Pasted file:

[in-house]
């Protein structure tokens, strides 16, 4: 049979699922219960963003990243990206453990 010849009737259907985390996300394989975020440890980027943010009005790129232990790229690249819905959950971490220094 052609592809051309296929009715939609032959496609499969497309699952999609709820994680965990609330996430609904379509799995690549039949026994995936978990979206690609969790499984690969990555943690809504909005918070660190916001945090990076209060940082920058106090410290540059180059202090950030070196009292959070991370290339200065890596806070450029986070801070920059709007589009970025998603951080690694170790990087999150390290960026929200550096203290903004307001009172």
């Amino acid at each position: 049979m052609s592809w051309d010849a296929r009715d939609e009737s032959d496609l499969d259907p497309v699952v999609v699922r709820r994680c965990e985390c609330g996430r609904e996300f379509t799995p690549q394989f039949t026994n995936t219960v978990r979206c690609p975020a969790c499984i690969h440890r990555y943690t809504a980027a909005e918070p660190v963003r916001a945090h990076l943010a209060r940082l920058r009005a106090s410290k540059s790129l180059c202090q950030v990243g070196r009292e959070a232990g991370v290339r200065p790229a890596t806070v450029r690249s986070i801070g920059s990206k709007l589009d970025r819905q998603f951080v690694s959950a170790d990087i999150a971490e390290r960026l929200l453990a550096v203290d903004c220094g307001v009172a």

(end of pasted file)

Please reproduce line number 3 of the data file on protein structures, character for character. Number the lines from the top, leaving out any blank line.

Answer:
């Amino acid at each position: 049979m052609s592809w051309d010849a296929r009715d939609e009737s032959d496609l499969d259907p497309v699952v999609v699922r709820r994680c965990e985390c609330g996430r609904e996300f379509t799995p690549q394989f039949t026994n995936t219960v978990r979206c690609p975020a969790c499984i690969h440890r990555y943690t809504a980027a909005e918070p660190v963003r916001a945090h990076l943010a209060r940082l920058r009005a106090s410290k540059s790129l180059c202090q950030v990243g070196r009292e959070a232990g991370v290339r200065p790229a890596t806070v450029r690249s986070i801070g920059s990206k709007l589009d970025r819905q998603f951080v690694s959950a170790d990087i999150a971490e390290r960026l929200l453990a550096v203290d903004c220094g307001v009172a």